Yesterday we released the Beta of the Windows Phone Developer Tools 7.1, with a boatload of new awesome features (I’ll write about one of those in the next post).
Beta versions are likely to have some known issues, and this one is no exception. In fact, there is a bug that you are likely to encounter if you go through the ACS+WP7 hands-on lab, the Windows Azure Toolkit for Windows Phone 7 (which still targets Windows Phone 7.0, see Wade’s post here) and the phone sample on the ACS site.
The WebBrowser control in the emulator periodically resets the scale and position of the page being rendered, making it challenging to enter your credentials on IP authentication pages that are not designed for mobile. It is still definitely possible, but you may need to do a bit of chasing of the username and password fields on the screen (or type without having the fields into view, using the page up combination for entering values in the emulator via the PC’s keyboard).
While we wait for a release of the tools in which the bug has been fixed, here there are a couple of workarounds you may want to consider if your Windows Phone app scenario requires ACS:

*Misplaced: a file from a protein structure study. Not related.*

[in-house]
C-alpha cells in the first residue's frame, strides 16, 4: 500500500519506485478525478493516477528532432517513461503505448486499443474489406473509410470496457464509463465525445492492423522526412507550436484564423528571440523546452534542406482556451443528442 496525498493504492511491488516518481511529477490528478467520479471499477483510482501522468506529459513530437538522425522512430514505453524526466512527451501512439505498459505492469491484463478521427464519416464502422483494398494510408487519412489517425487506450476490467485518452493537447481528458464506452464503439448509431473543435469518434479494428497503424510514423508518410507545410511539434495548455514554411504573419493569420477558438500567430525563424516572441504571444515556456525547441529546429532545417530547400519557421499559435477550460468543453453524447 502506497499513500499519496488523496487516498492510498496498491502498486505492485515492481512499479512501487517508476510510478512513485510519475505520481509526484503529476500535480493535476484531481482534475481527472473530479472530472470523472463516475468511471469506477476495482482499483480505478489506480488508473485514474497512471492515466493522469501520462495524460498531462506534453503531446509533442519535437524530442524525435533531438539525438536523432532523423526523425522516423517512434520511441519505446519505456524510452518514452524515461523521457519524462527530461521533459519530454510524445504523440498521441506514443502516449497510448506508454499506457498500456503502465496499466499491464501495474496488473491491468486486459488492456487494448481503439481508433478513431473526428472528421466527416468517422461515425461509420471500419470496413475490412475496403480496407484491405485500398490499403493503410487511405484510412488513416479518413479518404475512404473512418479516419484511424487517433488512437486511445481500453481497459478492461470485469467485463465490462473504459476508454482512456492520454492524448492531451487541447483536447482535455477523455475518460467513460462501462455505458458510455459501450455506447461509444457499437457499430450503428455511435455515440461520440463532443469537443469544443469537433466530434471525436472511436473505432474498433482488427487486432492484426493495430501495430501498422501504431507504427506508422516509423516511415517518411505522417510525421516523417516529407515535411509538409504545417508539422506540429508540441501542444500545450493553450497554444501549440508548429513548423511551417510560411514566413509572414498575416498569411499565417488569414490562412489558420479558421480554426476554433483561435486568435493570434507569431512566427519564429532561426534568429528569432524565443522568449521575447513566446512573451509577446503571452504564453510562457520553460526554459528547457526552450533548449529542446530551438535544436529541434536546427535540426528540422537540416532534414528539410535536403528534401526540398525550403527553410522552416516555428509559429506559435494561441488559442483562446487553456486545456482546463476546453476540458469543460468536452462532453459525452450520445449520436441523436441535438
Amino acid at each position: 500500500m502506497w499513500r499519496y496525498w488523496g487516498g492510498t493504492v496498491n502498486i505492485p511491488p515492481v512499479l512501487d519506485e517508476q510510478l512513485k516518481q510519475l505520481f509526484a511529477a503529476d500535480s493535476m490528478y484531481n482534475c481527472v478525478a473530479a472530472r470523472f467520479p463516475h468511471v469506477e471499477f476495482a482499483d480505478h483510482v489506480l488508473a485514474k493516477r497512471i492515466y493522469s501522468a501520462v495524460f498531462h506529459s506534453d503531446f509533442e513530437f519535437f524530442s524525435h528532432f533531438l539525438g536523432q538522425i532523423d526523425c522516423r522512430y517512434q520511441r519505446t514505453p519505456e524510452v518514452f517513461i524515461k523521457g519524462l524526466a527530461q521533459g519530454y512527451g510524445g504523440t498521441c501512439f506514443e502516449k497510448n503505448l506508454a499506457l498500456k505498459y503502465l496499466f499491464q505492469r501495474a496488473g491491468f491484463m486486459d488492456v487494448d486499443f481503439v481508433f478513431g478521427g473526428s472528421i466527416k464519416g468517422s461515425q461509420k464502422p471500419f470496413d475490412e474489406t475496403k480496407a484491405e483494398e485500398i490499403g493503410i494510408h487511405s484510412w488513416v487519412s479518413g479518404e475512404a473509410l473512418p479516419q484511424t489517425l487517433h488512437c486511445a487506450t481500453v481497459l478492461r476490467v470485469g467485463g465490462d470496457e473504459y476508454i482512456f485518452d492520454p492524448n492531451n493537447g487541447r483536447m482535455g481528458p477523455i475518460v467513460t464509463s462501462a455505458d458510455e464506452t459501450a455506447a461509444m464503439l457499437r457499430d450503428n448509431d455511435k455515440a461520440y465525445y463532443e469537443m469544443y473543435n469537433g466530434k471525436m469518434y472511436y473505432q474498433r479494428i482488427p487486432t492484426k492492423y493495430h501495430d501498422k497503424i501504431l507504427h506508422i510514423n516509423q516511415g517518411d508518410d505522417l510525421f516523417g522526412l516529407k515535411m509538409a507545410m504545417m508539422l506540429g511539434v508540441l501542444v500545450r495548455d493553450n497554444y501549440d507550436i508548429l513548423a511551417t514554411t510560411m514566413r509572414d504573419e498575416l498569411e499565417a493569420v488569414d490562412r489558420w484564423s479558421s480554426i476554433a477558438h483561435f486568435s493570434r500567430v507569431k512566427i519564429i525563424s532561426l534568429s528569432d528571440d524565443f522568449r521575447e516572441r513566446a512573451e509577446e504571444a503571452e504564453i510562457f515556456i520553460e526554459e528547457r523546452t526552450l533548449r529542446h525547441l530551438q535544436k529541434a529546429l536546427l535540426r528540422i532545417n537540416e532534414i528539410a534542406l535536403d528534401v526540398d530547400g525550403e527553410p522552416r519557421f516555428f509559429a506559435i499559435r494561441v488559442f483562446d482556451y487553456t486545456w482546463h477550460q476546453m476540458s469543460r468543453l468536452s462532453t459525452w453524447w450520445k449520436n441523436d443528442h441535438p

- Use the mobile version of the IP authentication pages. Many providers offer mobile-friendly versions of their authentication pages, that will render well on the phone’s screen without requiring you to zoom in and pan through the page. In that case the bug will just make the page flicker a bit, but you’ll be able to enter your data without issues.
This entails taking control of the home realm discovery experience, as the default pages used by ACS for contacting the preconfigured IPs are not the mobile-ready versions. For ideas on how to do it I suggest taking a look at the code of the phone client generated by the template in the latest Windows Azure Toolkit for Windows Phone 7
- Keep the Windows Phone Tools 7.0 on some of your machines. I am keeping a couple of my machines on 7.0: not only because of this specific issue, but also because AFAIK with 7.1 Beta you cannot publish apps to the marketplace and I need to be able to do so (if I’ll finally find the time to update my poor neglected Chinese & Japanese dictionary apps)
If neither of the above works for you, let me stress that entering your credentials is still perfectly possible: it just requires you a bit more effort. Those are the joys of prerelease software